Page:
Traits in php 5.4. Parse implementation details

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Most recently , the first beta php 5.4 was released , and while I was writing the topic , the second one arrived in time . One of the innovations in 5.4 is traits. I propose to understand all the details of what traits are like in php.

A simple example of a trait so as not to look into Wikipedia :
//определение типажа
trait Pprint 
{
    public function whoAmI()
    {
        return get_class($this) . ': ' . (string) $this;
    }
}
class Human 
{
    use Pprint; //подключаем типаж, ключевое слово use
    protected $_name = 'unknown';
    public function __construct($name)
    {
        $this->_name = $name;
    }
    public function __toString()
    {
        return (string) $this->_name;
    }   
}
$a = new Human('Nikita');
echo $a->whoAmI(), PHP_EOL; //=> Human: Nikita

As you can see, the Humantype behavior was added to the class Pprint.

But everything has its own details.

Syntax


In general, everything is simple. You can connect unlimited number of types to a class through one or several constructions useinside the class definition. usecan be specified anywhere in the class.

Additionally, in block ( {...}) after useyou can:
  • assign alias to the trait methods ( - from Trait will be additionally available as );Trait::method as myMethodmethodmyMethod
  • indicate the overlap of the method of one type, the method of another, if they have the same name ( - the method will be used instead of the method of the same name );TraitA::method insteadof TraitBTraitATraitB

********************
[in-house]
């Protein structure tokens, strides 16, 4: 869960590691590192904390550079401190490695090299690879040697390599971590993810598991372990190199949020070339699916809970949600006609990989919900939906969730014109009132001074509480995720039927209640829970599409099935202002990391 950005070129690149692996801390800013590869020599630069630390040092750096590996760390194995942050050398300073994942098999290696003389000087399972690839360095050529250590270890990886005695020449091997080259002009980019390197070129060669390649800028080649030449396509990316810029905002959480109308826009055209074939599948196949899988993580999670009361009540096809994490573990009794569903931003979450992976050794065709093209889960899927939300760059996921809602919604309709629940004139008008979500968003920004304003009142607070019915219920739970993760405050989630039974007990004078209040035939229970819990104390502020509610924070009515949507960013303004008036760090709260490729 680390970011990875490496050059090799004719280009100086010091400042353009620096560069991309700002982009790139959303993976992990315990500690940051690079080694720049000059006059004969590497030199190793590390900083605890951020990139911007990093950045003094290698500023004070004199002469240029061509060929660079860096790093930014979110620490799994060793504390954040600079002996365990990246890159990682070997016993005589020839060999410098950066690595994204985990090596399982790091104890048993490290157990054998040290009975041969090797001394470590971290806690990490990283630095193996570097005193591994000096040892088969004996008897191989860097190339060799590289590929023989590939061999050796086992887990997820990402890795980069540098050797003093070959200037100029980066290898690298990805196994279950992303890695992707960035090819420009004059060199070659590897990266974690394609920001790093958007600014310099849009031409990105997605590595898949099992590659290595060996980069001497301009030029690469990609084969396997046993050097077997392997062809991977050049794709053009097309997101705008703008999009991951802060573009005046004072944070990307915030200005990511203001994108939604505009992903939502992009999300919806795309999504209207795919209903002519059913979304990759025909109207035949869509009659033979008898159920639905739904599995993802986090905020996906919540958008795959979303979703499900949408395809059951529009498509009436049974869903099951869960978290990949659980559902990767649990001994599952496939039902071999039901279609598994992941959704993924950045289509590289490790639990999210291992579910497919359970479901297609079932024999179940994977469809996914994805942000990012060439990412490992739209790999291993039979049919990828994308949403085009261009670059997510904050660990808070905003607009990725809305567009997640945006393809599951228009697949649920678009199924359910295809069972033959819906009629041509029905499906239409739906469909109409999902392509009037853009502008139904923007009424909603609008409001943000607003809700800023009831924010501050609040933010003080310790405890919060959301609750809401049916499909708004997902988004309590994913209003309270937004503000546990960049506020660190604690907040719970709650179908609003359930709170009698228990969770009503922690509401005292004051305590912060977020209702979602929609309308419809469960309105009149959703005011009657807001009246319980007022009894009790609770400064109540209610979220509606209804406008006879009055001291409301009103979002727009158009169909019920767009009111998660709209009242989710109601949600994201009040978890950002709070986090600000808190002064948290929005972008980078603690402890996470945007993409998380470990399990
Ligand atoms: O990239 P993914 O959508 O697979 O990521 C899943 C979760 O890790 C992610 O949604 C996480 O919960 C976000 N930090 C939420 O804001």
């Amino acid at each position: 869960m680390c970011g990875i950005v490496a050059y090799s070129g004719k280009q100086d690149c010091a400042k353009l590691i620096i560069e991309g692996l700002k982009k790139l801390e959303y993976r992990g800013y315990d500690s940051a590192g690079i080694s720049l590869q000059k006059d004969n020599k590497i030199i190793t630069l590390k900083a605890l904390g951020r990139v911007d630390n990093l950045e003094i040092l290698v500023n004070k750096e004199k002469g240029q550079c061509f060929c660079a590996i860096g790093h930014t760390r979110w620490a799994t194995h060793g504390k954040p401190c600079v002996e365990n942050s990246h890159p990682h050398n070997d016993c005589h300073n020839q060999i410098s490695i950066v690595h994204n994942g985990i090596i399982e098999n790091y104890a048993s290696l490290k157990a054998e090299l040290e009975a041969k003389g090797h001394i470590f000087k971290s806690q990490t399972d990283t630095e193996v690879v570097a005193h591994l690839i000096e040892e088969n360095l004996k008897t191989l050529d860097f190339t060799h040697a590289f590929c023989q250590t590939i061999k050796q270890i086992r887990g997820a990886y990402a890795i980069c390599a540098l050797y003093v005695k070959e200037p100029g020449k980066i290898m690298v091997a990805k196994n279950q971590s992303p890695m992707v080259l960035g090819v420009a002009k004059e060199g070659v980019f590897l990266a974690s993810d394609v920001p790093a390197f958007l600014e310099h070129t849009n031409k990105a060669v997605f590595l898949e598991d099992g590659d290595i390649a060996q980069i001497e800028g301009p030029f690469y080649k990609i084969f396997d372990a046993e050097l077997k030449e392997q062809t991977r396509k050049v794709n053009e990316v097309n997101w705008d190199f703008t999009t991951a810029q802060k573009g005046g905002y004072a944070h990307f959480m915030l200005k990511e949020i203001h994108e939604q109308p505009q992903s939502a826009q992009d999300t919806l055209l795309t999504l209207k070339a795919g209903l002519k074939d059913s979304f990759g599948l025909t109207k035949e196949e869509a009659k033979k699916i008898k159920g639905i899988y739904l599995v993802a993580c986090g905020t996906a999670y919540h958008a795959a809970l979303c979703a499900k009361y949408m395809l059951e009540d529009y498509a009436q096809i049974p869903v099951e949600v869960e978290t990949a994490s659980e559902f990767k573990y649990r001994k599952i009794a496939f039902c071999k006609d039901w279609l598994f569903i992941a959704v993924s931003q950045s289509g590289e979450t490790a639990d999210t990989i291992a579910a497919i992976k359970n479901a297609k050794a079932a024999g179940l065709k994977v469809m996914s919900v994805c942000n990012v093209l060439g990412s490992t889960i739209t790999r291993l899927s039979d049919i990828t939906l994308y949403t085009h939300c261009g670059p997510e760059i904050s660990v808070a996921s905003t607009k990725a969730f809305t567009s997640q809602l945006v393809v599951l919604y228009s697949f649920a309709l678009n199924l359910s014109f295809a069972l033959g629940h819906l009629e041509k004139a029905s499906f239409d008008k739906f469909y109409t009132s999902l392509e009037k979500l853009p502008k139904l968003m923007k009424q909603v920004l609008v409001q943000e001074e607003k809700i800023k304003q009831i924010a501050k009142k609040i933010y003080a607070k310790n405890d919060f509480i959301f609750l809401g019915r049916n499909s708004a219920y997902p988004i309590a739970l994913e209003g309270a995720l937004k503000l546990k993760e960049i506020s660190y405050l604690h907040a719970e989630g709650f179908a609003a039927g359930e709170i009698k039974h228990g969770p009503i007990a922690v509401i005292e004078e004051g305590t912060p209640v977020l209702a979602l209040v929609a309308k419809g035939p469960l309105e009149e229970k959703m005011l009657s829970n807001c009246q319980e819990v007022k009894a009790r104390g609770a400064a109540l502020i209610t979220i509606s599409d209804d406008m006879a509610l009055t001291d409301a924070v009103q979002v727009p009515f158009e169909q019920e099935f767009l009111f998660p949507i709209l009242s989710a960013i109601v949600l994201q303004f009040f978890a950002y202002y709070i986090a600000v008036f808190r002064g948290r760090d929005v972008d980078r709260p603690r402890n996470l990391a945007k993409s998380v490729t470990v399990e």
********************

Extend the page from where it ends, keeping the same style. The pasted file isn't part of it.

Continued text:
• to increase or decrease access to a method from a trait, with the exception of translating the method into static ( ), you can immediately rename ( ).Trait::publicMethod as protectedTrait::publicMethod as protected _myProtectedMethod

The type itself is recorded, as traitit may include other types, by indicating them in the keyword use. The syntax and capabilities are similar usein class.

More complex example:
trait Pprint 
{
    public function whoAmI()
    {
        return get_class($this) . ': ' . (string) $this;
    }
}
trait Namer 
{
    //использование одного типажа в другом
    use Pprint;
    public function getMyName()
    {
        return $this->whoAmI();
    }
    public function getMyLastName()
    {
        return 'Unknown =(';
    }
    public function getMyNickname()
    {
        return preg_replace('/[^a-z]+/i', '_', strtolower($this->getMyName()));
    }
}
trait SuperNamer
{
    public function getMyLastName()
    {
        return 'Ask me';
    }
}
class Human 
{
    use SuperNamer;
    use Namer
    {
    	SuperNamer::getMyLastName insteadof Namer;
    	Namer::getMyNickname as protected _getMyLogin;
    }
    protected $_name = 'unknown';
    public function __construct($name)
    {
        $this->_name = $name;
    }
    public function __toString()